Disruptive Technology Effects for Transport in London

Disruptive Technology Effects for Transport in London

Home / News | posted on 24 03 2017

A new report from The Institute for Public Policy Research (IPPR) explores the emergence of disruptive technologies, leaving London on the cusp of major changes to the way in which people move around the city.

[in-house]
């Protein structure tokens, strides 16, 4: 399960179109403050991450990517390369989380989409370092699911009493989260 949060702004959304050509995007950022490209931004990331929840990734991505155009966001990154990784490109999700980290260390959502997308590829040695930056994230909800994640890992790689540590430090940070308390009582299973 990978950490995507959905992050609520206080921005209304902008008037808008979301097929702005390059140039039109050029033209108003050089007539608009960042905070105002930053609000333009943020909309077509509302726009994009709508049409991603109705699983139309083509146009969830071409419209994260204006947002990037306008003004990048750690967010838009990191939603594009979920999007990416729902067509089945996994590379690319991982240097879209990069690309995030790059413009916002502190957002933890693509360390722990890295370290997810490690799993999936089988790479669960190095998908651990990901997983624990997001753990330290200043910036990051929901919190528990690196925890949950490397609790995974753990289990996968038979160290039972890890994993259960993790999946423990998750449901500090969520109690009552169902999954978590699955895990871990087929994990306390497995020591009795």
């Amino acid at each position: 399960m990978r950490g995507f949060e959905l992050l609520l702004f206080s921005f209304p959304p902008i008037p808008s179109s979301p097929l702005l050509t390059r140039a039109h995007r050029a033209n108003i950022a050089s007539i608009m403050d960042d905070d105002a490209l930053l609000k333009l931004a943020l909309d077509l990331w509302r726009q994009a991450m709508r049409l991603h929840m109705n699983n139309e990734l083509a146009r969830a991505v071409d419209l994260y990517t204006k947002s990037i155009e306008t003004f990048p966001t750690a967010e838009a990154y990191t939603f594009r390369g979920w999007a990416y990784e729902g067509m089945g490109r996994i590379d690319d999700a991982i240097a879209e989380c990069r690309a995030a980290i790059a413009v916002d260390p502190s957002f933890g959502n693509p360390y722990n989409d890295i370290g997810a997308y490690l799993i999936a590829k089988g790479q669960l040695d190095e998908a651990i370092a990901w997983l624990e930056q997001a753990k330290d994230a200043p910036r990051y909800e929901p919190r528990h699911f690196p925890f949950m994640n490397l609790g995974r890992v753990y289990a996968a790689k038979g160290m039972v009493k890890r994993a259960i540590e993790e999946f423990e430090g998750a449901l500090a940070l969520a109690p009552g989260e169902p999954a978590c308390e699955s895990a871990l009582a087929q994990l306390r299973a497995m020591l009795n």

While London's road transport is of foundational importance to the city's communities and economies, it causes a number of major problems. In 2010, the equivalent of 9,416 deaths were attributed to air pollution, and congestion exacted an estimated economic cost of £5.5 billion. This is the result of the type of transport modes available to Londoners, how they are used, and the systems that determine transport priorities. As such, one of the primary methods of reducing transport related problems in London is the unprecedented modal shift towards more sustainable forms of transport that has occurred over the last decade or so. In that time, digital technology has enabled the development of new transport services, including journey planners, car clubs and on-demand private hire. These new mobility services could interact within London's transport system to deliver positive network effects, including complementing efforts to enable more public and active transport, and so allow for an unprecedented opportunity to overcome negative outcomes, such as air pollution and congestion, and to improve the city's spaces and Londoners lives. Evidence suggests that some of these services are already having a tangible positive effect, as, for example, is the case of car clubs, which are unlocking more sustainable travelling behaviours. Conversely, concerns exist over the potential for negative network effects that undermine the ongoing move toward more sustainable behaviour. London is at a tipping point and needs to decide how to react to these changes. Indeed, the pace and reach of technological change is such that a window of opportunity currently exists in which action can be taken by London's government to ensure the positive potential of these services is realised. The chance of negative path dependency is intolerably high without action in this term.

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